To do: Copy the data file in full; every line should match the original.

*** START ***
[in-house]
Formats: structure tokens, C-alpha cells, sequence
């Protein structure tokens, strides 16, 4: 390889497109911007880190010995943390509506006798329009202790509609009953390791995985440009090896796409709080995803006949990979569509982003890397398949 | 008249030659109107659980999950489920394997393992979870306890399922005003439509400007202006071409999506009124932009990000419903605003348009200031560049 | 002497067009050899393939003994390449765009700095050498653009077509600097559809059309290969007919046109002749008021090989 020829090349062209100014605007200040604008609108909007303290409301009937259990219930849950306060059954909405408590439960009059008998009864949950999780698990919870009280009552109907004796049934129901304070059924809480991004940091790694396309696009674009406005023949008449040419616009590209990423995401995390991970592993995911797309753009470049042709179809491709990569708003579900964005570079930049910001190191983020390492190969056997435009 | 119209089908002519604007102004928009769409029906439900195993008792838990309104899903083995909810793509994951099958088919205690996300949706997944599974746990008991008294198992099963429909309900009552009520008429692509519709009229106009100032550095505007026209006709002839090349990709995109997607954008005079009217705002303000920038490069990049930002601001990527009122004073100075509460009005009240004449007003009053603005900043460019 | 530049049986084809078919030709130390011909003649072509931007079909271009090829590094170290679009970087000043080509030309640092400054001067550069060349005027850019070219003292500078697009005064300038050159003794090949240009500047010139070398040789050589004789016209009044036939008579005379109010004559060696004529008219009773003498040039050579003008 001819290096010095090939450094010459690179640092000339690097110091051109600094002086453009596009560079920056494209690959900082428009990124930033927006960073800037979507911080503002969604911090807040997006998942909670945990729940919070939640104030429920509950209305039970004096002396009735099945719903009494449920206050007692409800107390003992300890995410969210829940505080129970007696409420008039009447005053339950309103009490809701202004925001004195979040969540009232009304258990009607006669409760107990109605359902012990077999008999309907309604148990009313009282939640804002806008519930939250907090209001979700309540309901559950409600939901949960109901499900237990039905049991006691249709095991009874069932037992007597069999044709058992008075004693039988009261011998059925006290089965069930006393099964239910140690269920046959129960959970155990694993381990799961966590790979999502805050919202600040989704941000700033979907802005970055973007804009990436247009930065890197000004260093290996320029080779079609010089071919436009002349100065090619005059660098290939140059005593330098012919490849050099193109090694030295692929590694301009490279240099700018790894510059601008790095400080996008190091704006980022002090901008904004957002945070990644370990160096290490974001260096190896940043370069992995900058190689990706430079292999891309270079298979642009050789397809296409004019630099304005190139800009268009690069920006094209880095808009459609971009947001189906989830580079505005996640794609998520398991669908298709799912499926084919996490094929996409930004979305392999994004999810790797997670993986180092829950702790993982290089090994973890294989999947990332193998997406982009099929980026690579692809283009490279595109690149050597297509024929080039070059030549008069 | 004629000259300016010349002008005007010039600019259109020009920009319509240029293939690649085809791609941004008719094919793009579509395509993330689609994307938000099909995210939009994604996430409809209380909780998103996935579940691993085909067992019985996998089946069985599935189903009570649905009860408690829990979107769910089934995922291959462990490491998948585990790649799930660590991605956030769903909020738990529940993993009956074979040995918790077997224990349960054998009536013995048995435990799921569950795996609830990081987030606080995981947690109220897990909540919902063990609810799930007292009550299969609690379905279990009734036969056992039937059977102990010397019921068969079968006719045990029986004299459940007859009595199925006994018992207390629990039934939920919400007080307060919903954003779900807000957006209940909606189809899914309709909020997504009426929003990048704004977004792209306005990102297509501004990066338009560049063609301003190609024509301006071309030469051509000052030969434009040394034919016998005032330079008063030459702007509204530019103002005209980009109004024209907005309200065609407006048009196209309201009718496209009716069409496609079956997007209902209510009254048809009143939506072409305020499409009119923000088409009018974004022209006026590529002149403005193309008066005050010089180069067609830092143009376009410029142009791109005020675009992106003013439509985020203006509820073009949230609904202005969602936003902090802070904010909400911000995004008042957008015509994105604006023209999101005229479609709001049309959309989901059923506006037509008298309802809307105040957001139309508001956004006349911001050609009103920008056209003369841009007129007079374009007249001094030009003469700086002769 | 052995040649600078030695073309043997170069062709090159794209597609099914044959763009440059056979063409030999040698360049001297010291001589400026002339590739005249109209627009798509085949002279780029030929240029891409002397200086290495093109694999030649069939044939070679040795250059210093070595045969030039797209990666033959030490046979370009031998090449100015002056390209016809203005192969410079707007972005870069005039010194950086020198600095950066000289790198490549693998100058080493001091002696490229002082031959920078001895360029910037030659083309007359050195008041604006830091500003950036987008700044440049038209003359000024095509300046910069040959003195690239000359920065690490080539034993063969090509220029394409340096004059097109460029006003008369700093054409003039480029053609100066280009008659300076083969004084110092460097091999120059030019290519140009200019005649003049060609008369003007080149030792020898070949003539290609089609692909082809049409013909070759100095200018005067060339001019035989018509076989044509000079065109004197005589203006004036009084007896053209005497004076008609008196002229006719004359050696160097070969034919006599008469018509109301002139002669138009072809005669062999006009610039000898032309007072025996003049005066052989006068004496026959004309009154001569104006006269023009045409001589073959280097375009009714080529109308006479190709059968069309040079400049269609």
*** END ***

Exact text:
[in-house]
Formats: structure tokens, C-alpha cells, sequence
């Protein structure tokens, strides 16, 4: 390889497109911007880190010995943390509506006798329009202790509609009953390791995985440009090896796409709080995803006949990979569509982003890397398949 | 008249030659109107659980999950489920394997393992979870306890399922005003439509400007202006071409999506009124932009990000419903605003348009200031560049 | 002497067009050899393939003994390449765009700095050498653009077509600097559809059309290969007919046109002749008021090989 020829090349062209100014605007200040604008609108909007303290409301009937259990219930849950306060059954909405408590439960009059008998009864949950999780698990919870009280009552109907004796049934129901304070059924809480991004940091790694396309696009674009406005023949008449040419616009590209990423995401995390991970592993995911797309753009470049042709179809491709990569708003579900964005570079930049910001190191983020390492190969056997435009 | 119209089908002519604007102004928009769409029906439900195993008792838990309104899903083995909810793509994951099958088919205690996300949706997944599974746990008991008294198992099963429909309900009552009520008429692509519709009229106009100032550095505007026209006709002839090349990709995109997607954008005079009217705002303000920038490069990049930002601001990527009122004073100075509460009005009240004449007003009053603005900043460019 | 530049049986084809078919030709130390011909003649072509931007079909271009090829590094170290679009970087000043080509030309640092400054001067550069060349005027850019070219003292500078697009005064300038050159003794090949240009500047010139070398040789050589004789016209009044036939008579005379109010004559060696004529008219009773003498040039050579003008 001819290096010095090939450094010459690179640092000339690097110091051109600094002086453009596009560079920056494209690959900082428009990124930033927006960073800037979507911080503002969604911090807040997006998942909670945990729940919070939640104030429920509950209305039970004096002396009735099945719903009494449920206050007692409800107390003992300890995410969210829940505080129970007696409420008039009447005053339950309103009490809701202004925001004195979040969540009232009304258990009607006669409760107990109605359902012990077999008999309907309604148990009313009282939640804002806008519930939250907090209001979700309540309901559950409600939901949960109901499900237990039905049991006691249709095991009874069932037992007597069999044709058992008075004693039988009261011998059925006290089965069930006393099964239910140690269920046959129960959970155990694993381990799961966590790979999502805050919202600040989704941000700033979907802005970055973007804009990436247009930065890197000004260093290996320029080779079609010089071919436009002349100065090619005059660098290939140059005593330098012919490849050099193109090694030295692929590694301009490279240099700018790894510059601008790095400080996008190091704006980022002090901008904004957002945070990644370990160096290490974001260096190896940043370069992995900058190689990706430079292999891309270079298979642009050789397809296409004019630099304005190139800009268009690069920006094209880095808009459609971009947001189906989830580079505005996640794609998520398991669908298709799912499926084919996490094929996409930004979305392999994004999810790797997670993986180092829950702790993982290089090994973890294989999947990332193998997406982009099929980026690579692809283009490279595109690149050597297509024929080039070059030549008069 | 004629000259300016010349002008005007010039600019259109020009920009319509240029293939690649085809791609941004008719094919793009579509395509993330689609994307938000099909995210939009994604996430409809209380909780998103996935579940691993085909067992019985996998089946069985599935189903009570649905009860408690829990979107769910089934995922291959462990490491998948585990790649799930660590991605956030769903909020738990529940993993009956074979040995918790077997224990349960054998009536013995048995435990799921569950795996609830990081987030606080995981947690109220897990909540919902063990609810799930007292009550299969609690379905279990009734036969056992039937059977102990010397019921068969079968006719045990029986004299459940007859009595199925006994018992207390629990039934939920919400007080307060919903954003779900807000957006209940909606189809899914309709909020997504009426929003990048704004977004792209306005990102297509501004990066338009560049063609301003190609024509301006071309030469051509000052030969434009040394034919016998005032330079008063030459702007509204530019103002005209980009109004024209907005309200065609407006048009196209309201009718496209009716069409496609079956997007209902209510009254048809009143939506072409305020499409009119923000088409009018974004022209006026590529002149403005193309008066005050010089180069067609830092143009376009410029142009791109005020675009992106003013439509985020203006509820073009949230609904202005969602936003902090802070904010909400911000995004008042957008015509994105604006023209999101005229479609709001049309959309989901059923506006037509008298309802809307105040957001139309508001956004006349911001050609009103920008056209003369841009007129007079374009007249001094030009003469700086002769 | 052995040649600078030695073309043997170069062709090159794209597609099914044959763009440059056979063409030999040698360049001297010291001589400026002339590739005249109209627009798509085949002279780029030929240029891409002397200086290495093109694999030649069939044939070679040795250059210093070595045969030039797209990666033959030490046979370009031998090449100015002056390209016809203005192969410079707007972005870069005039010194950086020198600095950066000289790198490549693998100058080493001091002696490229002082031959920078001895360029910037030659083309007359050195008041604006830091500003950036987008700044440049038209003359000024095509300046910069040959003195690239000359920065690490080539034993063969090509220029394409340096004059097109460029006003008369700093054409003039480029053609100066280009008659300076083969004084110092460097091999120059030019290519140009200019005649003049060609008369003007080149030792020898070949003539290609089609692909082809049409013909070759100095200018005067060339001019035989018509076989044509000079065109004197005589203006004036009084007896053209005497004076008609008196002229006719004359050696160097070969034919006599008469018509109301002139002669138009072809005669062999006009610039000898032309007072025996003049005066052989006068004496026959004309009154001569104006006269023009045409001589073959280097375009009714080529109308006479190709059968069309040079400049269609």